The thought of Jake not being a reflection of themselves is more than Sam and Savannah’s fragile narcissist egos can bear. They are no longer mere rivals; they are archenemies that believe life would be perfect if they could just the other one out of the picture.
The New Love Interest Phase
Savannah takes up with Clive, a sexy, single-dad musician she meets in the neighborhood playgroup. Clive also happens to be a Buddhist whose daughter is on the waiting list of the same progressive preschool that Savannah has chosen. The two of them dream about the idyllic life they will have, raising their children, hanging out with other artsy preschool parents, and living in Clive’s sprawling converted farmhouse in the country. Now that she’s found her “true” soulmate, Savannah decides it’s time to leave her husband, who no longer serves a purpose.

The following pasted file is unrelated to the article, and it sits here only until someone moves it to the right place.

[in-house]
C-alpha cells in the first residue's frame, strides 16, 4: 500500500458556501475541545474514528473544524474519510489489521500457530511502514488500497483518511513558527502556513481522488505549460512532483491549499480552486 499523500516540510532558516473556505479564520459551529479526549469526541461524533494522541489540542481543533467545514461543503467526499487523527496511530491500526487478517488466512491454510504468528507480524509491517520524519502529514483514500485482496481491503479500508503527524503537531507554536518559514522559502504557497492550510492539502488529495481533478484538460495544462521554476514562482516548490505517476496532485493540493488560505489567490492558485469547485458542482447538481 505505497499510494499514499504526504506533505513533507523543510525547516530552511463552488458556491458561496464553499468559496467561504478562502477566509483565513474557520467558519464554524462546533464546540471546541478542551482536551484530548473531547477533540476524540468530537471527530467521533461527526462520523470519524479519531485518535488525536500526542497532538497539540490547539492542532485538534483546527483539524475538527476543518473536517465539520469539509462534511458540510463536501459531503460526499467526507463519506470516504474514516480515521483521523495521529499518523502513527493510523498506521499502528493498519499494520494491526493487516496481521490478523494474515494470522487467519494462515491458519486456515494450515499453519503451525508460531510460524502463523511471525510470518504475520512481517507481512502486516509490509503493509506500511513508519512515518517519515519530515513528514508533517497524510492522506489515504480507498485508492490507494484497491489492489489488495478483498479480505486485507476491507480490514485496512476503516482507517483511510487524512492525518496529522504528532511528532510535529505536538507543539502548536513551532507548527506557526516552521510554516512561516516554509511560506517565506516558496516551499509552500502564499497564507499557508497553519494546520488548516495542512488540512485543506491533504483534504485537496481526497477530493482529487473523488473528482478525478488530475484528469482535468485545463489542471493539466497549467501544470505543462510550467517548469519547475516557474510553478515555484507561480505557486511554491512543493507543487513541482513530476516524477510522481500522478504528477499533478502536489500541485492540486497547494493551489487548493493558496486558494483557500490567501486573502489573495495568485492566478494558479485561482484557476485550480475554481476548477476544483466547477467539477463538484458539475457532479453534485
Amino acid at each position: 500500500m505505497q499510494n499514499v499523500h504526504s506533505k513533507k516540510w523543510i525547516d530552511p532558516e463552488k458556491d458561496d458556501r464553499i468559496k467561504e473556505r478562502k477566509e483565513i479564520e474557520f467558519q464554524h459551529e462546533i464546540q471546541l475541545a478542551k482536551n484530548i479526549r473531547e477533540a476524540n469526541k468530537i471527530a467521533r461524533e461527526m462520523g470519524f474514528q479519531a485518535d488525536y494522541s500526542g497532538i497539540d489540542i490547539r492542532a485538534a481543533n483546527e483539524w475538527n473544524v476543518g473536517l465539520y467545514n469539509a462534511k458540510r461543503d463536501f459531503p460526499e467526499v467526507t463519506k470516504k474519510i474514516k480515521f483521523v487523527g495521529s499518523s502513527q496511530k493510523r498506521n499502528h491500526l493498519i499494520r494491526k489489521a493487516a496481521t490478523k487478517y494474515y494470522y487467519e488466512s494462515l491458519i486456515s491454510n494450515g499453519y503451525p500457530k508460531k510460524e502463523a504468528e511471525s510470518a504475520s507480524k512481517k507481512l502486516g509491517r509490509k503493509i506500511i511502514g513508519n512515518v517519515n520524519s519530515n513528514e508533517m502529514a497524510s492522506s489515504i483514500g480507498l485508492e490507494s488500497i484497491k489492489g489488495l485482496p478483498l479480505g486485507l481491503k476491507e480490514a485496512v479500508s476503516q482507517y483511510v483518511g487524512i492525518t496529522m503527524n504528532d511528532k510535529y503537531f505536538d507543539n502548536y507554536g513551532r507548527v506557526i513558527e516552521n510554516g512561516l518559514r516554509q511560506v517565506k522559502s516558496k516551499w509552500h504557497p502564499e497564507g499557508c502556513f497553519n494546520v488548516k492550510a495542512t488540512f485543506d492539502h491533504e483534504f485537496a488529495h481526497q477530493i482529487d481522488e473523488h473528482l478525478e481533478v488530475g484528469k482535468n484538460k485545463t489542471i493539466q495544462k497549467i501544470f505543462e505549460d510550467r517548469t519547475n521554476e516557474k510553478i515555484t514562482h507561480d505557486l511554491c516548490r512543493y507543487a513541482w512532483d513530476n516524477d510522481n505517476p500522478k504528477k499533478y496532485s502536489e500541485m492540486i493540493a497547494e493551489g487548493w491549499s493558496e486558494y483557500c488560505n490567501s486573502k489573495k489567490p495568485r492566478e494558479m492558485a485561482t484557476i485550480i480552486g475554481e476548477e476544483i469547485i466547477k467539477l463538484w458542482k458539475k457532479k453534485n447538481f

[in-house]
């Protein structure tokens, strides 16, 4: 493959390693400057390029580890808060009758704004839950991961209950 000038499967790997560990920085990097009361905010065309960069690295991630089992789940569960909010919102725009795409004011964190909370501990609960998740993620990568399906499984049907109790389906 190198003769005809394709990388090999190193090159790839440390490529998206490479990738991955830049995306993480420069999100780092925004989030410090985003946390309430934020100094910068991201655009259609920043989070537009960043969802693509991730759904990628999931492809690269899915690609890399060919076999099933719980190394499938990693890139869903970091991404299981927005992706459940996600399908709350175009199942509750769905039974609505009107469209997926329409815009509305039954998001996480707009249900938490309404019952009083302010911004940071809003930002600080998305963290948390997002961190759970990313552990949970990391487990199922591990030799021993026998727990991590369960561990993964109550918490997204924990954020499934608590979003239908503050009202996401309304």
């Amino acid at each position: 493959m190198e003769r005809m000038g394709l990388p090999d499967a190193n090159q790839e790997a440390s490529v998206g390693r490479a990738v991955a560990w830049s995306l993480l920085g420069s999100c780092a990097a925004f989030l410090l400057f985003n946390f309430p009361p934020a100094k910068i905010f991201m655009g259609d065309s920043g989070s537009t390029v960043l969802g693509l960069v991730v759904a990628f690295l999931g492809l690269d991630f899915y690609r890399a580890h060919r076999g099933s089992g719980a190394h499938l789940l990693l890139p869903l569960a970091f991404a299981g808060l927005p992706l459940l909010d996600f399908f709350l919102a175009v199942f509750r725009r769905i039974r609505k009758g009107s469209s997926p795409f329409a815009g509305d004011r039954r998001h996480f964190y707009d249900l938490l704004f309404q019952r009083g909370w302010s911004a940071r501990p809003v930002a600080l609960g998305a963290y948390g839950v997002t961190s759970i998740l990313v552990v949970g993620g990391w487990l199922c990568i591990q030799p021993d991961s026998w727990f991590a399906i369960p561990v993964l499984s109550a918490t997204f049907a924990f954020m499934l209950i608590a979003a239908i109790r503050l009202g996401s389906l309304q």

The Lawyering Up Phase
Savannah hires a “pit bull” attorney who’s famous for his scorched-earth approach to marital dissolution. Savannah starts the divorce off with a bang by serving Sam with divorce papers while he’s at an important business meeting.
Sam is furious that Savannah beat him to the punch, embarrassing him in front of his business associates in the process. He antes up by hiring his own “shark” attorney and filing an order for sole custody of Jake. Sam accuses Savannah of being an irresponsible, mentally ill alcoholic (she takes antidepressants and drinks a glass of wine with dinner) who’s unfit to raise a child. Savannah counters, stating that she should have sole custody of Jake because Sam works 24/7 and will just hand Jake over to a succession of nannies.
The court grants a temporary custody order, granting Savannah majority physical custody because Jake is just a year old.
The Two People Who Are Incapable Of Mediating Try To Mediate Phase